The Guardian: Steve Albini on the surprisingly sturdy state of the music industry – full transcript (2014)
Steve Albini is the producer (he prefers the term “recording engineer”) behind several thousand records. He is also a member of the band Shellac. In 1993, he published The Problem with Music, an essay expounding his belief that the major label-dominated industry of the time was inefficient, exploited musicians and led to below par music. On Saturday he gave the keynote address at Melbourne’s Face the Music conference in which he celebrated the fact the internet had both dismantled this system and addressed its inequalities:
I’m going to first explain a few things about myself. I’m 52 years old, I have been in bands continuously, and active in the music scene in one way or another since about 1978. At the moment I’m in a band, I also work as a recording engineer and I own a recording studio in Chicago. In the past I have also been a fanzine writer, radio club DJ, concert promoter and I ran a small record label. I was not terribly successful at any of those things, but I have done them, so they qualify as part of my CV.
I work every day with music and with bands and I have for more than 30 years. I’ve made a couple thousand records for independent bands and rock stars, for big labels and small ones. I made a record two days ago and I’ll be making one on Monday when I get off the plane. So I believe this puts me in a pretty good position to evaluate the state of the music scene today, as it relates to how it used to be and how it has been.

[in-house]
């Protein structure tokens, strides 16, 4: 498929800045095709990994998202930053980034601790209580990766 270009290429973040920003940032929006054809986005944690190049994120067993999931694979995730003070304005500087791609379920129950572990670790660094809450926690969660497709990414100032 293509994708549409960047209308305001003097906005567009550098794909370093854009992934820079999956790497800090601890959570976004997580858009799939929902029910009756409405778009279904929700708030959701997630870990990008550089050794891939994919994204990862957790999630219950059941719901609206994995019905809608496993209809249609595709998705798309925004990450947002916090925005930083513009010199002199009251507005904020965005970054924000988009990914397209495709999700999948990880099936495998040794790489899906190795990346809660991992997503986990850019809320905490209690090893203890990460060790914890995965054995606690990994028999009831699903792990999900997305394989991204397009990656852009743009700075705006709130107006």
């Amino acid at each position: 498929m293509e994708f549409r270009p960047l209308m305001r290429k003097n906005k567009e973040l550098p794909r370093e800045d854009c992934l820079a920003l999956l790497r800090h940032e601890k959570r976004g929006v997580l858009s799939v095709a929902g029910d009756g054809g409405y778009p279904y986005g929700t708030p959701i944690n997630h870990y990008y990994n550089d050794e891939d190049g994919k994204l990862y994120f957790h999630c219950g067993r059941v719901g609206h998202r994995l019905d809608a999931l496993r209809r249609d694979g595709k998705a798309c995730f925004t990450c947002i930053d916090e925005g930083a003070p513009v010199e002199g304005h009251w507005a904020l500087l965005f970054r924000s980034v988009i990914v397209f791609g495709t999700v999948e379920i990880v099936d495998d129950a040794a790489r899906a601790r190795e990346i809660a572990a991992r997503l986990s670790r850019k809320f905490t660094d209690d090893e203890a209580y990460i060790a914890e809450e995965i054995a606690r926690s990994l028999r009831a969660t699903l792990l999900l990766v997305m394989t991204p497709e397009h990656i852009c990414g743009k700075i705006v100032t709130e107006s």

We’re all here to talk about the state of the music scene and the health of the music community. I’ll start by saying that I’m both satisfied and optimistic about the state of the music scene. And I welcome the social and technological changes that have influenced it. I hope my remarks today will start a conversation and through that conversation we can invoke an appreciation of how resilient the music community is, how supportive it can be and how welcoming it should be…